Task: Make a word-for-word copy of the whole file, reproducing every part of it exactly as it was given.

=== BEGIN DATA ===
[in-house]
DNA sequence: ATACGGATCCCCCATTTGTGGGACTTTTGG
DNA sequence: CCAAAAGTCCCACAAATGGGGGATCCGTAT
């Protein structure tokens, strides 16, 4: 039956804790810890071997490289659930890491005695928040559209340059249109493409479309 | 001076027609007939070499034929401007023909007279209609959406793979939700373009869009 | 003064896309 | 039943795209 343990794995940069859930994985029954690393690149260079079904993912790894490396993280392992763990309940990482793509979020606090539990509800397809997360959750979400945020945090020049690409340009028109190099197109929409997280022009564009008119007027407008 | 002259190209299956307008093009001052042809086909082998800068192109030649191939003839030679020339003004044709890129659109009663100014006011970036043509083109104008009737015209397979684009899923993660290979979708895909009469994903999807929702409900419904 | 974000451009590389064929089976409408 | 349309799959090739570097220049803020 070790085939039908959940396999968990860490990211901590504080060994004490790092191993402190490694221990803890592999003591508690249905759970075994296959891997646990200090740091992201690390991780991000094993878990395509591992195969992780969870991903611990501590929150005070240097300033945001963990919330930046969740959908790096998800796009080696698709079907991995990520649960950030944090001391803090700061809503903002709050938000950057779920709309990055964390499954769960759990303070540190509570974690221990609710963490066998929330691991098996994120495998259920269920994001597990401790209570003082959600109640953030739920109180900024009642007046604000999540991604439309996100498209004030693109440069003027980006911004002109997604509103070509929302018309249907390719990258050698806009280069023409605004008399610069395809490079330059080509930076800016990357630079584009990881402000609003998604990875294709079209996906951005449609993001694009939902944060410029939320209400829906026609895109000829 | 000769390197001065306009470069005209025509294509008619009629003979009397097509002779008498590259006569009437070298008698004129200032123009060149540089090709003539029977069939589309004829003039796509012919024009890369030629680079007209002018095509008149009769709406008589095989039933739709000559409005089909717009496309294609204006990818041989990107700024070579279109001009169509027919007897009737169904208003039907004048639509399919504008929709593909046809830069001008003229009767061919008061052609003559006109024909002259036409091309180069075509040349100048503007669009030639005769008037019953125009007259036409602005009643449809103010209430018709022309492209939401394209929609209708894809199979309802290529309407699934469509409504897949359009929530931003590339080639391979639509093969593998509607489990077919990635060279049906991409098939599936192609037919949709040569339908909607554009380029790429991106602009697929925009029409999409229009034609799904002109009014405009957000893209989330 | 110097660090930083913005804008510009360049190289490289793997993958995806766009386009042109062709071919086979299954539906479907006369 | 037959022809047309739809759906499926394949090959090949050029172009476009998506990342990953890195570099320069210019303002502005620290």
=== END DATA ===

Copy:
[in-house]
DNA sequence: ATACGGATCCCCCATTTGTGGGACTTTTGG
DNA sequence: CCAAAAGTCCCACAAATGGGGGATCCGTAT
């Protein structure tokens, strides 16, 4: 039956804790810890071997490289659930890491005695928040559209340059249109493409479309 | 001076027609007939070499034929401007023909007279209609959406793979939700373009869009 | 003064896309 | 039943795209 343990794995940069859930994985029954690393690149260079079904993912790894490396993280392992763990309940990482793509979020606090539990509800397809997360959750979400945020945090020049690409340009028109190099197109929409997280022009564009008119007027407008 | 002259190209299956307008093009001052042809086909082998800068192109030649191939003839030679020339003004044709890129659109009663100014006011970036043509083109104008009737015209397979684009899923993660290979979708895909009469994903999807929702409900419904 | 974000451009590389064929089976409408 | 349309799959090739570097220049803020 070790085939039908959940396999968990860490990211901590504080060994004490790092191993402190490694221990803890592999003591508690249905759970075994296959891997646990200090740091992201690390991780991000094993878990395509591992195969992780969870991903611990501590929150005070240097300033945001963990919330930046969740959908790096998800796009080696698709079907991995990520649960950030944090001391803090700061809503903002709050938000950057779920709309990055964390499954769960759990303070540190509570974690221990609710963490066998929330691991098996994120495998259920269920994001597990401790209570003082959600109640953030739920109180900024009642007046604000999540991604439309996100498209004030693109440069003027980006911004002109997604509103070509929302018309249907390719990258050698806009280069023409605004008399610069395809490079330059080509930076800016990357630079584009990881402000609003998604990875294709079209996906951005449609993001694009939902944060410029939320209400829906026609895109000829 | 000769390197001065306009470069005209025509294509008619009629003979009397097509002779008498590259006569009437070298008698004129200032123009060149540089090709003539029977069939589309004829003039796509012919024009890369030629680079007209002018095509008149009769709406008589095989039933739709000559409005089909717009496309294609204006990818041989990107700024070579279109001009169509027919007897009737169904208003039907004048639509399919504008929709593909046809830069001008003229009767061919008061052609003559006109024909002259036409091309180069075509040349100048503007669009030639005769008037019953125009007259036409602005009643449809103010209430018709022309492209939401394209929609209708894809199979309802290529309407699934469509409504897949359009929530931003590339080639391979639509093969593998509607489990077919990635060279049906991409098939599936192609037919949709040569339908909607554009380029790429991106602009697929925009029409999409229009034609799904002109009014405009957000893209989330 | 110097660090930083913005804008510009360049190289490289793997993958995806766009386009042109062709071919086979299954539906479907006369 | 037959022809047309739809759906499926394949090959090949050029172009476009998506990342990953890195570099320069210019303002502005620290």